Idol Chatter

I not only grew up reading E. B. White’s classic “Charlotte’s Web” together with my mother, but each year my family gathered to watch the animated movie version of this story about rescue, friendship, and the circle of life (and death) whenever it aired. Like many other children of my generation, I loved Charlotte and Wilbur. For at least a while after each exposure, I also refused to eat anything pork related (who could even think of eating Wilbur?), and rather than squash the occasional spider that hung from the ceiling in my room, I thought of Charlotte and let it live.

So, like many devotees of this beloved children’s story, I was rather upset to learn that a new movie was being made. Now that I am older, films of favorite books tend to make me wince with dismay. (“Tuck Everlasting” the movie definitely didn’t get it right compared to Natalie Babbitt’s novel, and I shudder in fear about what they will do with Katherine Patterson’s “Bridge to Terabithia,” for which I saw the trailer before “Charlotte’s Web” began.)

But fans of Fern, Charlotte, and Wilbur, that terrific, radiant, humble pig: Fear not. This version of Charlotte’s Web keeps it simple, allowing its timeless themes to shine through–that life is for everyone, even the small (or of course, you could interpret this as “salvation” for everyone); that friends are loyal until the very end; and most importantly, that miracles not only still happen, but they come about in some of the unlikeliest of places and on behalf of the last creature you would imagine (i.e., a pig).

It’s Julia Roberts’s Charlotte who steals the show. Granted, child-actress prodigy Dakota Fanning plays Fern, but Fern’s character–aside from her initial determination to save the runt piglet of the litter–takes a back seat to what happens at night between Charlotte, Wilbur, Templeton (the ultimately lovable rat), and their fellow animals. That voice! Roberts has the perfect maternal, loving, patient tone required of this gracious, intellectual, determined spider. Her Charlotte makes this film celebratory when she spins her first “miracle” to save Wilbur at Zuckerman’s farm and people from miles around come to see her web, and she gives the story a beautiful complexity as she tells Wilbur of her “magnum opus” that will ultimately bring her through the full circle of life.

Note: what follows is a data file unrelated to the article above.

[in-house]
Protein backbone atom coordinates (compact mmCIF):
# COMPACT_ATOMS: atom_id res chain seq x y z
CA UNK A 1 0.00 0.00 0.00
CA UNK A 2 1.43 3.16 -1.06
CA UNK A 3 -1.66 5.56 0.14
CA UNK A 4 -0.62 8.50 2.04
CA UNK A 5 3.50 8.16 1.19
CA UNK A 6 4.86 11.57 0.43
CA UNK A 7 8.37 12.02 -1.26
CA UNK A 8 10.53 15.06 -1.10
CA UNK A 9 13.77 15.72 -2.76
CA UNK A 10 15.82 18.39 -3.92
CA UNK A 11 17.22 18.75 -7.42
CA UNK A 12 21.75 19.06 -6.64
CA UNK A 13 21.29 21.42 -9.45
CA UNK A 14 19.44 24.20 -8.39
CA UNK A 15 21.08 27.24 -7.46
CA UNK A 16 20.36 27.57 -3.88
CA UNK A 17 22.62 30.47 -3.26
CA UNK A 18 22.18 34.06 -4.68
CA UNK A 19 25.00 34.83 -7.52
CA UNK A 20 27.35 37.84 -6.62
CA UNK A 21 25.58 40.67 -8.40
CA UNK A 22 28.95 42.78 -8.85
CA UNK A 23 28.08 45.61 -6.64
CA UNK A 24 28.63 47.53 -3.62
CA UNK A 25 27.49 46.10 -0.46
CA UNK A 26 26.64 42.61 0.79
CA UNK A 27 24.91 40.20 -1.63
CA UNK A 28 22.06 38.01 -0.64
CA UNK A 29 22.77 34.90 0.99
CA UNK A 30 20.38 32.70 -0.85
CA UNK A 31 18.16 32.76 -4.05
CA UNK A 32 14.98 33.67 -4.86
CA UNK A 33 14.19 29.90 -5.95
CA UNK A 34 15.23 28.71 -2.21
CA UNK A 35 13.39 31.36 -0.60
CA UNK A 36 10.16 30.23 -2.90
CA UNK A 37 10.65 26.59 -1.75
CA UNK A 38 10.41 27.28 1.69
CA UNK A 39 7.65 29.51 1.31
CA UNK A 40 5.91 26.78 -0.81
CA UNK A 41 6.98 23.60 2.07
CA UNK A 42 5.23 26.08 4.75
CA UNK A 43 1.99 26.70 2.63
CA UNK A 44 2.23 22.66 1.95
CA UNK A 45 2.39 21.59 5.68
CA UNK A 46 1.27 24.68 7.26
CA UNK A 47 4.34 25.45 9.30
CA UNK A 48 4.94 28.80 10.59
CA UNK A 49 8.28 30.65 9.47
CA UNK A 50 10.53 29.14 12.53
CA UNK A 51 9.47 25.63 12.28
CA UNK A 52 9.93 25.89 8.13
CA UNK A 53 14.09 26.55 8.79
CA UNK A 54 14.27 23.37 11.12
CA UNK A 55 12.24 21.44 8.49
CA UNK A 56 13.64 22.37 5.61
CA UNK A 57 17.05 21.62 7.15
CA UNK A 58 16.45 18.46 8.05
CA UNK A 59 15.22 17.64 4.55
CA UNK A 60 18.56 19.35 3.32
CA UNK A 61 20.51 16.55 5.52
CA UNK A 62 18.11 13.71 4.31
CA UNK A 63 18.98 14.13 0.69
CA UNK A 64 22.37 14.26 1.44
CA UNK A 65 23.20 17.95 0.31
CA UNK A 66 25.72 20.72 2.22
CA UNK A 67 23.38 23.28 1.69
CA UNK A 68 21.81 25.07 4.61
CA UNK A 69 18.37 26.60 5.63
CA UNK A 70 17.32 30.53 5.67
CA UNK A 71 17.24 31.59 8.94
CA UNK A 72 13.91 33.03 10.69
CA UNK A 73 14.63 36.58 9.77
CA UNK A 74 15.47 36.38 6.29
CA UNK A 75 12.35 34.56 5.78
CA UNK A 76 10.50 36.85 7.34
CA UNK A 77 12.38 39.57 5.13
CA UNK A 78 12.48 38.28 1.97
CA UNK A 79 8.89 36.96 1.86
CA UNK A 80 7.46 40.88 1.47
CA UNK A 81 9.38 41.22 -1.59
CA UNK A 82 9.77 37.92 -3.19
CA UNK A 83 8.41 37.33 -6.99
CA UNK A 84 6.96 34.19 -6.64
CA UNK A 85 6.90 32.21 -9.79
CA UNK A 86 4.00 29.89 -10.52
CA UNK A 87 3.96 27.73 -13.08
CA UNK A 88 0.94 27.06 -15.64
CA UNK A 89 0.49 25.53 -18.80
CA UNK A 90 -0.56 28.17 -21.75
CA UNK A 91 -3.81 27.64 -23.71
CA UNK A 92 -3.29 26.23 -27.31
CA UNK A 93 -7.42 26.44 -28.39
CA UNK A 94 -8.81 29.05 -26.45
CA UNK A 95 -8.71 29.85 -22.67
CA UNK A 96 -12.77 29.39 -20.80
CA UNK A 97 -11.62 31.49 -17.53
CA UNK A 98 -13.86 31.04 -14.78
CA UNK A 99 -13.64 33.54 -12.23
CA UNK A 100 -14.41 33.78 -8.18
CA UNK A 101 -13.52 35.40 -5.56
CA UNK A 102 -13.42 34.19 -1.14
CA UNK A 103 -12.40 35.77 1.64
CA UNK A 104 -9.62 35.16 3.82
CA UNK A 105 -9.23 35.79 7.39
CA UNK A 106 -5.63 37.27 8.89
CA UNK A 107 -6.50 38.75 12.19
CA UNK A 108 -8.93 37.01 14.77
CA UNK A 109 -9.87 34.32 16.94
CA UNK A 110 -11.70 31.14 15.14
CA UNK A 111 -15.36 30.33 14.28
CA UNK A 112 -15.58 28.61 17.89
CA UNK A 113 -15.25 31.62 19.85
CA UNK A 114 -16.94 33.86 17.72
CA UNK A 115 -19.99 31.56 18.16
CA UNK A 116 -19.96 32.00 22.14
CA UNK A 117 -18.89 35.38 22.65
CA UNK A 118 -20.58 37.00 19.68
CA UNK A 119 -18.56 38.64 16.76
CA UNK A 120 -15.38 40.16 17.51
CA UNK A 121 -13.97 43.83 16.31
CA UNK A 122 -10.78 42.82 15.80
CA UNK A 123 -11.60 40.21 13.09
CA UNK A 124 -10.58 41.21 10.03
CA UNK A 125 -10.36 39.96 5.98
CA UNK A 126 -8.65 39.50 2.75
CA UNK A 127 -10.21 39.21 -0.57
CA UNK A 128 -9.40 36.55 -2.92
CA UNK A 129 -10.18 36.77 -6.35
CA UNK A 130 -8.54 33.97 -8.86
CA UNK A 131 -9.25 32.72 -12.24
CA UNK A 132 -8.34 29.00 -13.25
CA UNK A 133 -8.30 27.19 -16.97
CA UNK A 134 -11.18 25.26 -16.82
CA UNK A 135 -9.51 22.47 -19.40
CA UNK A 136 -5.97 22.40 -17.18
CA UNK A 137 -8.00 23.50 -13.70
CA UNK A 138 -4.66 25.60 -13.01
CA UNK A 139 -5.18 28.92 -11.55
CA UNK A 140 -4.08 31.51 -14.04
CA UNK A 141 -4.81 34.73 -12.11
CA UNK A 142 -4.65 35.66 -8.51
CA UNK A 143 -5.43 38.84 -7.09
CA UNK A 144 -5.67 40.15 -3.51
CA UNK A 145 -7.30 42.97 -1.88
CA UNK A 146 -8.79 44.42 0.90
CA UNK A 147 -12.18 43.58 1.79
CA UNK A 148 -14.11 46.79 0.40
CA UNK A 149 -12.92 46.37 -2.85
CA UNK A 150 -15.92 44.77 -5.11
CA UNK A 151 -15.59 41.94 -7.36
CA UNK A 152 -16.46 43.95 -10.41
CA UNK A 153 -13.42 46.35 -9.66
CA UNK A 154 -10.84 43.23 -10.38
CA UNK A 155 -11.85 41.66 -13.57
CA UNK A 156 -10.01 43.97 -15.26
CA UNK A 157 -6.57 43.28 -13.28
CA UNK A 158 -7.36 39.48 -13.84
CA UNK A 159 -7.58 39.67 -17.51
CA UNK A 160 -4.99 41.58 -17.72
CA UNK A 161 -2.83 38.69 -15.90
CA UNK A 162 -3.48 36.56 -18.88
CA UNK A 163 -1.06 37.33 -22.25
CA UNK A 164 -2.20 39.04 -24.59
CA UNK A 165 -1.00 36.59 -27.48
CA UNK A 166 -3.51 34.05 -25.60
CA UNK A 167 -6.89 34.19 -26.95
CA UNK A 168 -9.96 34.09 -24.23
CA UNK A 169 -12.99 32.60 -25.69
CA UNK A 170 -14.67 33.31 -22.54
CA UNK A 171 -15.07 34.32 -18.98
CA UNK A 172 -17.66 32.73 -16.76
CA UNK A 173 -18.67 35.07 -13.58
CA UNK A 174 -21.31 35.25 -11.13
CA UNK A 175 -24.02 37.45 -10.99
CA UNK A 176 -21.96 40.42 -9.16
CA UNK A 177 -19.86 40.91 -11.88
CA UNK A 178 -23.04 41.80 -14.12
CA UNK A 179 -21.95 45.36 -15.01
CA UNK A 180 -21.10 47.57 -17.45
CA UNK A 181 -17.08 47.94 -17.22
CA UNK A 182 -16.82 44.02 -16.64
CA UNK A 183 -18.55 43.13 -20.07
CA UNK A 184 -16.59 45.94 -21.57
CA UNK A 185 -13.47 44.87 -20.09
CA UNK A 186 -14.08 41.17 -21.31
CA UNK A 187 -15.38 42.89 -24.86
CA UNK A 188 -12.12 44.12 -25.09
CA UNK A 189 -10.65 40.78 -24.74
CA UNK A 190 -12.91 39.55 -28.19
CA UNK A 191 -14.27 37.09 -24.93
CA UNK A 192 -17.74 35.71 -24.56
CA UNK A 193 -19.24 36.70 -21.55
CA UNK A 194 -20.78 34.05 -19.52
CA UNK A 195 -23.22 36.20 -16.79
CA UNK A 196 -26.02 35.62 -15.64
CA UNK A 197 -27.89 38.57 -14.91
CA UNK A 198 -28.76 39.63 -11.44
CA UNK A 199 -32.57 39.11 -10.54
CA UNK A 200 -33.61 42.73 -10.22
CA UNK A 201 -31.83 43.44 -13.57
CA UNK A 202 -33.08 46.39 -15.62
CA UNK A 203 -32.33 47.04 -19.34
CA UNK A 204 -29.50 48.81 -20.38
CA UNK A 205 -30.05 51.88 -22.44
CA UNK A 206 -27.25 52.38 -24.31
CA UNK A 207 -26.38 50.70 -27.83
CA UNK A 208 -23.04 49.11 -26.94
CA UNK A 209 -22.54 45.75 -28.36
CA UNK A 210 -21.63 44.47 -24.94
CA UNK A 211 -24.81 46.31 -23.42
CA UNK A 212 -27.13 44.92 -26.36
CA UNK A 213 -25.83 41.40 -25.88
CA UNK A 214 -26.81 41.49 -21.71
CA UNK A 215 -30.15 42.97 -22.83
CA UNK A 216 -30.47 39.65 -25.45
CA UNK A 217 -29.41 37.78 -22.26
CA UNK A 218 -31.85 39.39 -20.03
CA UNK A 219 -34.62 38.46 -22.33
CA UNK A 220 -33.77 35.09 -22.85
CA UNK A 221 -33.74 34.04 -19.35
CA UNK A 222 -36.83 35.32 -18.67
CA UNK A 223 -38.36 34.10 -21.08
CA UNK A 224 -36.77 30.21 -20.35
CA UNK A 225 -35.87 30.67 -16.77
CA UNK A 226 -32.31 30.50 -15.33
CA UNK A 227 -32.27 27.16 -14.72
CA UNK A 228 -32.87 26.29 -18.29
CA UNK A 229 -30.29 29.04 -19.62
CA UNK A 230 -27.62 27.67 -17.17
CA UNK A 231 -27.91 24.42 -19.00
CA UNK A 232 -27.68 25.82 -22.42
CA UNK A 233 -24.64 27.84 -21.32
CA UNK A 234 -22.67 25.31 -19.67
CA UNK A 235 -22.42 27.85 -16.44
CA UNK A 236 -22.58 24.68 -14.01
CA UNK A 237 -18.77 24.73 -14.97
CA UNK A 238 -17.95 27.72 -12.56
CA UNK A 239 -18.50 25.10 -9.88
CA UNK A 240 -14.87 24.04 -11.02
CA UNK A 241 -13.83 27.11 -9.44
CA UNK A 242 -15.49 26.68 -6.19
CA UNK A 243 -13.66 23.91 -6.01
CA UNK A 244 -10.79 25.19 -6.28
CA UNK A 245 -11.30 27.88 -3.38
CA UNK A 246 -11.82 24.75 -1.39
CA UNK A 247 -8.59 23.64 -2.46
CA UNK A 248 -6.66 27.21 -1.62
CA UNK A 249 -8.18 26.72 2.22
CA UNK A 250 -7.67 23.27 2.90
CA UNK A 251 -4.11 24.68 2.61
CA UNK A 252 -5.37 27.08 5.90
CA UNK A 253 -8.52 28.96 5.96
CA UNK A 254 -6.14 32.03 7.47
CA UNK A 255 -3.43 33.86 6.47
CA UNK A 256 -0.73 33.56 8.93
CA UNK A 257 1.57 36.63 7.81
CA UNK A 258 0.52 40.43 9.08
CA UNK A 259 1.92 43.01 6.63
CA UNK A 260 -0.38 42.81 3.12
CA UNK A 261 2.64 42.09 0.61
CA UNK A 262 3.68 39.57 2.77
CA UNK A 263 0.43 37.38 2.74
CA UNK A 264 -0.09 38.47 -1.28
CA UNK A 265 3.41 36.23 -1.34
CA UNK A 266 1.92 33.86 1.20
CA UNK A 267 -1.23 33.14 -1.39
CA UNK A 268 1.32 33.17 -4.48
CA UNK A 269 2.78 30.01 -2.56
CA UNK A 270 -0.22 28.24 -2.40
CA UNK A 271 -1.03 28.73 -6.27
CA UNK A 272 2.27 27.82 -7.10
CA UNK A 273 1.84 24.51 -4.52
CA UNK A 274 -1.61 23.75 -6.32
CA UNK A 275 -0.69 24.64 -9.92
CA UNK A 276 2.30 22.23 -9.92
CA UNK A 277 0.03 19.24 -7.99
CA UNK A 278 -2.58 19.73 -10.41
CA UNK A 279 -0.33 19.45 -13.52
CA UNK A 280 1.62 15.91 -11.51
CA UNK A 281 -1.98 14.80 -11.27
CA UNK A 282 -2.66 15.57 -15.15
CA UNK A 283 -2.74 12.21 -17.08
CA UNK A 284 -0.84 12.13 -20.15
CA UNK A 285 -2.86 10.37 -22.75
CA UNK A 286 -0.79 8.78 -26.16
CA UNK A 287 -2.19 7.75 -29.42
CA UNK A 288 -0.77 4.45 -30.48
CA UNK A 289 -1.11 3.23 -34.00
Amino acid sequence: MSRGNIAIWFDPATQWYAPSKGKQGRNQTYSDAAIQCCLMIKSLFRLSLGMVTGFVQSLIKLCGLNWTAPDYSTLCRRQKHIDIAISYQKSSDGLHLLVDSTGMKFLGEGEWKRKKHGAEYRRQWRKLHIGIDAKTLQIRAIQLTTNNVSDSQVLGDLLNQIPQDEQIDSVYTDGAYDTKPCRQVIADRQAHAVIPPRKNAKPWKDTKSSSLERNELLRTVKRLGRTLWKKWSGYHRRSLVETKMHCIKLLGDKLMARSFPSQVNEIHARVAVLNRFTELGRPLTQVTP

Christian feminist theology has long privileged the woman’s voice, especially the written word, as precious and sacred–all the more so because of the many centuries of men who failed to listen, preserve, or even care to allow women something to say. Charlotte is not only a woman with a strong voice, but she is a writer who, through her words, saves a life and sacrifices her own. She speaks and speaks and speaks, until she is heard and Wilbur sees his first winter. I’d say she is quite the model feminist.

Feminism aside, bring a large box of tissues to the film because you will need it. Julia Roberts’s Charlotte will surely have you sobbing, as will the animals’ care of her “magnum opus” once she is gone.

(And before you go, click here to explore Beliefnet’s full line-up of Charlotte’s Web features, including a quiz that’ll tell you which character you’re most like, and a slide-show of other inspirational animals.)

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